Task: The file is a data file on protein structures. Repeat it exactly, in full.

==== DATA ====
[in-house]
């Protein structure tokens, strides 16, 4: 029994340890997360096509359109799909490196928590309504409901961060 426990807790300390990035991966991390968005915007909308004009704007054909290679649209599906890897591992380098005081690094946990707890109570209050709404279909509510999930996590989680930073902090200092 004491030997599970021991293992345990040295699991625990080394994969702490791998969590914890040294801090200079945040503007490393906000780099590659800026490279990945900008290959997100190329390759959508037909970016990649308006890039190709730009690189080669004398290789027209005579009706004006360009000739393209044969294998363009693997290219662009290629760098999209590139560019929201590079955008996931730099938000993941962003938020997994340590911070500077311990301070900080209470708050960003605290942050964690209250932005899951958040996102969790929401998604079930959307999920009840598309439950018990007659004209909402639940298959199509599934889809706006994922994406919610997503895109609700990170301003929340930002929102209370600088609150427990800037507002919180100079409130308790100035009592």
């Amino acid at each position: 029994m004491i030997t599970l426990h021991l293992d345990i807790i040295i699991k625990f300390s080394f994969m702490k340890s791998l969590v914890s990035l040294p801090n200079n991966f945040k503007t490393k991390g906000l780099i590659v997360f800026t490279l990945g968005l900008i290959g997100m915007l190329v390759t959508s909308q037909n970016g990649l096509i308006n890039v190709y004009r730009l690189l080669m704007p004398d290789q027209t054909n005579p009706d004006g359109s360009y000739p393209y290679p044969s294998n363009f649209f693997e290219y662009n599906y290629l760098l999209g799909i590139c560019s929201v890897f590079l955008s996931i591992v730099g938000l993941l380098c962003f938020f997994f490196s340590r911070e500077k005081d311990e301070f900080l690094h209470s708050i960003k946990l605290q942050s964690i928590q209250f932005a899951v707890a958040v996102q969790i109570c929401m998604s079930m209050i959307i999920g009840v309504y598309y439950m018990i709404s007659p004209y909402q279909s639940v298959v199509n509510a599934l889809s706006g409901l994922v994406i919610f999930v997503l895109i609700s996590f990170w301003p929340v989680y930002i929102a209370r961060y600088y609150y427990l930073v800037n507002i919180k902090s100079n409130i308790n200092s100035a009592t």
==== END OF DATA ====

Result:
[in-house]
């Protein structure tokens, strides 16, 4: 029994340890997360096509359109799909490196928590309504409901961060 426990807790300390990035991966991390968005915007909308004009704007054909290679649209599906890897591992380098005081690094946990707890109570209050709404279909509510999930996590989680930073902090200092 004491030997599970021991293992345990040295699991625990080394994969702490791998969590914890040294801090200079945040503007490393906000780099590659800026490279990945900008290959997100190329390759959508037909970016990649308006890039190709730009690189080669004398290789027209005579009706004006360009000739393209044969294998363009693997290219662009290629760098999209590139560019929201590079955008996931730099938000993941962003938020997994340590911070500077311990301070900080209470708050960003605290942050964690209250932005899951958040996102969790929401998604079930959307999920009840598309439950018990007659004209909402639940298959199509599934889809706006994922994406919610997503895109609700990170301003929340930002929102209370600088609150427990800037507002919180100079409130308790100035009592």
């Amino acid at each position: 029994m004491i030997t599970l426990h021991l293992d345990i807790i040295i699991k625990f300390s080394f994969m702490k340890s791998l969590v914890s990035l040294p801090n200079n991966f945040k503007t490393k991390g906000l780099i590659v997360f800026t490279l990945g968005l900008i290959g997100m915007l190329v390759t959508s909308q037909n970016g990649l096509i308006n890039v190709y004009r730009l690189l080669m704007p004398d290789q027209t054909n005579p009706d004006g359109s360009y000739p393209y290679p044969s294998n363009f649209f693997e290219y662009n599906y290629l760098l999209g799909i590139c560019s929201v890897f590079l955008s996931i591992v730099g938000l993941l380098c962003f938020f997994f490196s340590r911070e500077k005081d311990e301070f900080l690094h209470s708050i960003k946990l605290q942050s964690i928590q209250f932005a899951v707890a958040v996102q969790i109570c929401m998604s079930m209050i959307i999920g009840v309504y598309y439950m018990i709404s007659p004209y909402q279909s639940v298959v199509n509510a599934l889809s706006g409901l994922v994406i919610f999930v997503l895109i609700s996590f990170w301003p929340v989680y930002i929102a209370r961060y600088y609150y427990l930073v800037n507002i919180k902090s100079n409130i308790n200092s100035a009592t």